Watershed Moment Anders Tomlinson

We have heard so much about the Klamath Basin Crisis. There is no Klamath Basin. There is the Klamath River Watershed which comprises 10 to 12.5 million acres. It is made up of 13 watershed sub basins. It spreads across 2 states and 7 large counties. There are 7 national forests, 9 wilderness areas and 8 rivers in the overall watershed. 3 converging tectonic plates shape the watershed’s physiography.

The Klamath River extends some 340 miles from its headwaters to its estuary at the coast. Between 11-13.4 million acre-feet of water flows into the Pacific Ocean during an average water year. Below Upper Klamath Lake there are at least 7,454 waterway miles in the Klamath River Watershed. Historically the Klamath River was a deep narrow river. Early miners en-route to settling Happy Camp thought the Klamath River was a tributary of the Trinity River.

Unlike typical watersheds the Klamath River watershed’s upper reaches are characterized by flat topography, slow moving rivers and warm water fisheries. The Klamath River Watershed is upside down compared to most watersheds. The greatest relief and topographic complexity are below Upper Klamath Lake. The Klamath River begins a dramatic descent as it leaves Lake Ewauna and cuts through mountains on its way to the ocean.

The upper reaches of the Klamath River watershed are in the rain shadow of the Cascades. The upper watershed above Iron Gate Dam comprises 38% of the total Klamath River watershed area but provides 12% of the runoff.

Filmed, written and edited by Anders Tomlinson. Narration by Roberta Morse. Music by SonicAtomics
©2010 Anders Tomlinson, all rights reserved.

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Watershed Moment Anders Tomlinson

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The Year that Didn’t Need to Happen,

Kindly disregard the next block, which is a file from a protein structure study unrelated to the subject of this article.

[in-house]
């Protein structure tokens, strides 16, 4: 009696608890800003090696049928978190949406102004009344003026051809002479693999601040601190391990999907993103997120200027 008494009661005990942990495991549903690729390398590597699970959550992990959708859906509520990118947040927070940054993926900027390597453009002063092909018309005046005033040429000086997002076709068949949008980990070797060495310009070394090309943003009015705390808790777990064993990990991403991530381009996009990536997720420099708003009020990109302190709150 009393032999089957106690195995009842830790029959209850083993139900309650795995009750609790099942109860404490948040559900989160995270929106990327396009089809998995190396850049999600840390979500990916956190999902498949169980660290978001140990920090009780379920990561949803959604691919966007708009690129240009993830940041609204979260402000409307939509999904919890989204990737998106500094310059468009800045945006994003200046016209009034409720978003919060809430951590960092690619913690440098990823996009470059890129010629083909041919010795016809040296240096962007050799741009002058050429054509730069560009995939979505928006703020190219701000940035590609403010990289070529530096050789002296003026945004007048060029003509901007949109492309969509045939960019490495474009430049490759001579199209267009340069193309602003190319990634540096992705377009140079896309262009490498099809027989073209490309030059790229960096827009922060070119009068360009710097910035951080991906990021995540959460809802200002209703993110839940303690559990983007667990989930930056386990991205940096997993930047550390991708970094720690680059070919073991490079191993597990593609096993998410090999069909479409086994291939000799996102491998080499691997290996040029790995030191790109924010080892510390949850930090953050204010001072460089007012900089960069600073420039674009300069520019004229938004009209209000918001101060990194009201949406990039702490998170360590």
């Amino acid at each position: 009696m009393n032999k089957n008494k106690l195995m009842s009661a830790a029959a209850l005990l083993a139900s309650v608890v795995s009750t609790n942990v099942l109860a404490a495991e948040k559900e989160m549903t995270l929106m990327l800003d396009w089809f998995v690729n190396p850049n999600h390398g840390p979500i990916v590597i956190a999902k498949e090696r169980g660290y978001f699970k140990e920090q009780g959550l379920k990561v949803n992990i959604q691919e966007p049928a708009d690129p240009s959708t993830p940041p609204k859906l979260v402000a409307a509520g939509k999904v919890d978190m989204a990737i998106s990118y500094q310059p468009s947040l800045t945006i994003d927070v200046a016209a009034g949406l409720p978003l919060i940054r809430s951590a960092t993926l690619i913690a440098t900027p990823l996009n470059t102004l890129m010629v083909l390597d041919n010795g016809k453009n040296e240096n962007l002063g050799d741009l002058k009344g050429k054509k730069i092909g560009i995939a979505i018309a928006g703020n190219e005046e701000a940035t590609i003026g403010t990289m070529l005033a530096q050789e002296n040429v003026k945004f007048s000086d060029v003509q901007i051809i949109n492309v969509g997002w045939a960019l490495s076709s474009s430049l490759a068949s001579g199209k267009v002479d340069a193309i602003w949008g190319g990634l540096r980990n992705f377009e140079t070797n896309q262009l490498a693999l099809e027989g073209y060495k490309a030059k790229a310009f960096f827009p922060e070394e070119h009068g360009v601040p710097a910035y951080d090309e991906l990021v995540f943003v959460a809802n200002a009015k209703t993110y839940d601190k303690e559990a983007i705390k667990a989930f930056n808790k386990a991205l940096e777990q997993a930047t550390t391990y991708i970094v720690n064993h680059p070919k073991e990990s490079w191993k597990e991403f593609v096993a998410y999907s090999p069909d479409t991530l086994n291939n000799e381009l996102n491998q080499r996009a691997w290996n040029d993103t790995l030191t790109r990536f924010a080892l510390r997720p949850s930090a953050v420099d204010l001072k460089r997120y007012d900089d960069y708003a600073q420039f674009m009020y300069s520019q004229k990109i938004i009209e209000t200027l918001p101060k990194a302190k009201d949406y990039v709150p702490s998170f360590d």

2001 was a year for history. There was before 2001 and after 2001. In the Upper Klamath Basin, specifically the Klamath Reclamation Project stretching 24 miles from Klamath Falls, Oregon to Tulelake California, water…


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The Year that Didn’t Need to Happen,

2001 was a year for history. There was before 2001 and after 2001. In the Upper Klamath Basin, specifically the Klamath Reclamation Project stretching 24 miles from Klamath Falls, Oregon to Tulelake California, water that had been delivered for nearly 90 years to irrigate agricultural lands and sustain wildlife refuges was in danger of being shut-off. Two endangered fish, the coho salmon and sucker fish, had protected water requirements along with a new flow study, the Hardy report, that required much higher flows from the Upper Klamath Basin down the Klamath River. There were demands on the Federal Government to do something. And there was only one thing that the Government could do and that was the Bureau of Reclamation to shut-off, for the first time, the Klamath Reclamation Project.

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©2013 Anders Tomlinson, all rights reserved.

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